My Dinner with Andrew Breitbart: Breaking Bread with the Right’s Bad Boys
March 31, 2012
In December 2011 a tiny but wondrous Chicago program of the Illinois Humanities Council (IHC) launched an online auction to raise needed cash. The Public Square, which promotes dialogue about political, social, and cultural issues, was celebrating its tenth anniversary, and my wife, Bernardine Dohrn, and I offered our own prize to a winning bidder: a lavish dinner for six.
We’ve done the dinner thing two dozen times over the years—for a local baseball camp, a law students’ public interest group, immigrant-rights organizing, and a lot of other worthy work—and we’ve typically raised a few hundred dollars. There were many more attractive items on the auction list: Alex Kotlowitz was available to edit twenty pages of a non-fiction manuscript, Gordon Quinn to discuss documentary film projects over dinner, and Kevin Coval to write and spit an original poem.
We paid little attention as the online auction launched and then inched onward—a hundred dollars, two hundred, and then three—even when a right-wing blogger picked it up and began flogging the Illinois Humanities Council for “supporting terrorism” by giving taxpayer money to my wife and me, two founding members of the Weather Underground. He was a little off on the concept because we were actually donating money and services to them, not the other way around, but this was a typical turn for the fact-free, faith-based blogosphere, so we paid it no mind.
There was a little “Buy Instantly” button on our dinner item that someone could select for $2,500, which seemed absurdly high. But in early December TV celebrity and conservative bad boy Tucker Carlson clicked his mouse, and we were his.
I loved it immediately. Surely he had some frat boy prank up his sleeve—a kind of smug and superior practical joke or an ad hominem put-down—but so what? We’d just raised more for the Public Square in one bid than anyone thought would be raised from the entire auction. We won!
Well, not so fast—this did mean we had to prepare dinner for Carlson plus five, and that could become messy. But, maybe it wouldn’t, and anyway, we argued, it’s just a couple of distasteful hours at most, and, then bingo! Cash the check.
Right wing blogs erupted, with some writers tickled by Carlson’s sense of humor and others earnestly saluting his courage and daring in service to “the cause” for his willingness to sit in close quarters with us—radical leftists and enemies of the state. But others took a grimmer view: “Don’t do it, Tucker,” they pled. “This will legitimize and humanize two of America’s greatest traitors.”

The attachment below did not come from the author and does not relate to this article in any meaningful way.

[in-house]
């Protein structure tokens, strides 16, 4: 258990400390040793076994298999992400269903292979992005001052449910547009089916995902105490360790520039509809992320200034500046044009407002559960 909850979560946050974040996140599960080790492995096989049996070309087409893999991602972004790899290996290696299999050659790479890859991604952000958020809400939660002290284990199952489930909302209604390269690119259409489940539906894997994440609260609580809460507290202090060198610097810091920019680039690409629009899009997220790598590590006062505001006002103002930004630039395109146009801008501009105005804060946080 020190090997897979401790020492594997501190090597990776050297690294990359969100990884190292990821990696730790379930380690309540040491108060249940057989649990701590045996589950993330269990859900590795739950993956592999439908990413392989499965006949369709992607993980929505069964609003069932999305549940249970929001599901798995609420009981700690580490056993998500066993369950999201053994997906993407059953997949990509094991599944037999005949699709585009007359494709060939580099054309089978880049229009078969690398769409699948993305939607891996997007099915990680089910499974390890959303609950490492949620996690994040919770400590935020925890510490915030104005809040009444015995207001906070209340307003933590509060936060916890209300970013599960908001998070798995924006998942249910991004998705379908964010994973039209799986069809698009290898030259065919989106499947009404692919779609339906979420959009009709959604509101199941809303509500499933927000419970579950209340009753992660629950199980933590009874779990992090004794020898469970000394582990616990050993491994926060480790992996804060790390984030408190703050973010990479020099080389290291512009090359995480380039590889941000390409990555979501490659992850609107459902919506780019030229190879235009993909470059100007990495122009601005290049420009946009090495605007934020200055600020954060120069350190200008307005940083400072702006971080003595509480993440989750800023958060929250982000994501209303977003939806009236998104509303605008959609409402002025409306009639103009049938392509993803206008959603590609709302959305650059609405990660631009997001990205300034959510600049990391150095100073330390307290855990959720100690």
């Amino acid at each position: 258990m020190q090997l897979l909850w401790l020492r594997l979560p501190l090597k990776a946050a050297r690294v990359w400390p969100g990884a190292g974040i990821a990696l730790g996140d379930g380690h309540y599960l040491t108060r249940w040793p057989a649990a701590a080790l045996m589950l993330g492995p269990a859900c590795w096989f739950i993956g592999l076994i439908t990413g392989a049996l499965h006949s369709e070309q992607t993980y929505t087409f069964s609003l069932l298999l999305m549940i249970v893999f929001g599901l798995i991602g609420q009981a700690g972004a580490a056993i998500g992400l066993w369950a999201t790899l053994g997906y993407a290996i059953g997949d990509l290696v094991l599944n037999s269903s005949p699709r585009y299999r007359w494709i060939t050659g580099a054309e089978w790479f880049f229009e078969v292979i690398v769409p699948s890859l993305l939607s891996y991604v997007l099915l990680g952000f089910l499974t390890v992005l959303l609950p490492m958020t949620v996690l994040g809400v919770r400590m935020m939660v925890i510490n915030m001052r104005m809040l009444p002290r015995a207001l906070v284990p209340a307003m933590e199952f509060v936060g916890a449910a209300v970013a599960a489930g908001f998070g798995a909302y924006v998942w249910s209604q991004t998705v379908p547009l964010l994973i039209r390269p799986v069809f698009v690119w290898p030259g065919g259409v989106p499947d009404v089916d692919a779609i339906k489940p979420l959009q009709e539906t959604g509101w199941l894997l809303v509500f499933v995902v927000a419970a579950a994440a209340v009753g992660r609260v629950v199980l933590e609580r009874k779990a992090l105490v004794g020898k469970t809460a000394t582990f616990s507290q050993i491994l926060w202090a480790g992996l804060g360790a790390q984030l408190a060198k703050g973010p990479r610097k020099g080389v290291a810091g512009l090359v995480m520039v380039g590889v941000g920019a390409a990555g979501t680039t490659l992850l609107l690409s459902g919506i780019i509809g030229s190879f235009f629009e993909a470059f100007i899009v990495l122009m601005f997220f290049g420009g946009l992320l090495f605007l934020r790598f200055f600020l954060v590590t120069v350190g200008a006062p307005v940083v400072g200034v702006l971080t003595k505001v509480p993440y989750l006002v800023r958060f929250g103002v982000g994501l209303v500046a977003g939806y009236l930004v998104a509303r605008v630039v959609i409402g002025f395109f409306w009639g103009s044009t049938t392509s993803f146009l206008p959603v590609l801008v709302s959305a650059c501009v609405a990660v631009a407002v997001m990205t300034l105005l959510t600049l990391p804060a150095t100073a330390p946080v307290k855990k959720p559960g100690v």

Carlson got a congratulatory letter from the IHC that offered ten potential dates for dinner and noted that “all auction items were donated to the IHC [which] makes no warranties or representations with respect to any item or service sold” and that “views and opinions expressed by individuals attending the dinner do not reflect those of the Illinois Humanities Council, the National Endowment for the Humanities, or the Illinois General Assembly.” I imagined the exhausted scrivener bent over his table copying that carefully crafted, litigation-proof language—does it go far enough?
Carlson chose February 5- Super Bowl Sunday.
We were besieged by friends clamoring to come to dinner. “I’ll serve drinks,” wrote one prominent Chicago lawyer, “or, if you like, I’ll wear a little tuxedo and park the cars. Please let me come!”
All our friends saw the event as theater, but not everyone was delighted with the show. A few called Carlson and company “vipers” and argued that we should never talk to people like them. We disagreed; talk can be good. Others began distancing themselves from us, wringing their hands the moment they saw themselves mentioned on the right-wing blogs and instantly, almost instinctively, assuming a defensive crouch.
Dinner with Tucker Carlson seemed cheery and worthwhile compared to counseling a bunch of cringing liberals.
Things quickly got weirder. Two IHC board members resigned, complaining that the organization was now affiliated with people who “advocate violence”—presumably Bernardine and me, not Carlson or his friends. The paid stenographers at the Chicago Tribune duly reported the two resignations by quoting the outraged quitters and leaving it at that.
(Regarding the art and science of fact-checking: had the Tribune in fact checked the facts, the fact-checker would have checked the fact that the quitters used the phrase “advocates violence.” Check. Had he or she dug a little deeper, the fact-checker might have discovered that, yes, we’d been described that way before, even in the pages of the Tribune. Check. And so it goes in the hermetically sealed, narcissistic echo chamber—a characterization becomes a fact with enough repetition. Oh, and for the record, we don’t advocate violence—we’re not with NATO or G8. Check.)
Some winced and stooped; no one was moved publicly to defend the idea that dialogue, controversy, and conversation are essential to the culture of democracy and to the vitality of the humanities, and no one condemned this most knee-jerk instance of demonization and far-fetched guilt-by-association.
Dinner with Carlson seemed cheery and worthwhile compared to counseling a bunch of cringing liberals. Where is the backbone or the principle? No wonder the cadre of right-wing keyboard flamethrowers feels so disproportionately powerful. Liberals seem forever willing to police themselves into an orderly line right next to the slaughterhouse…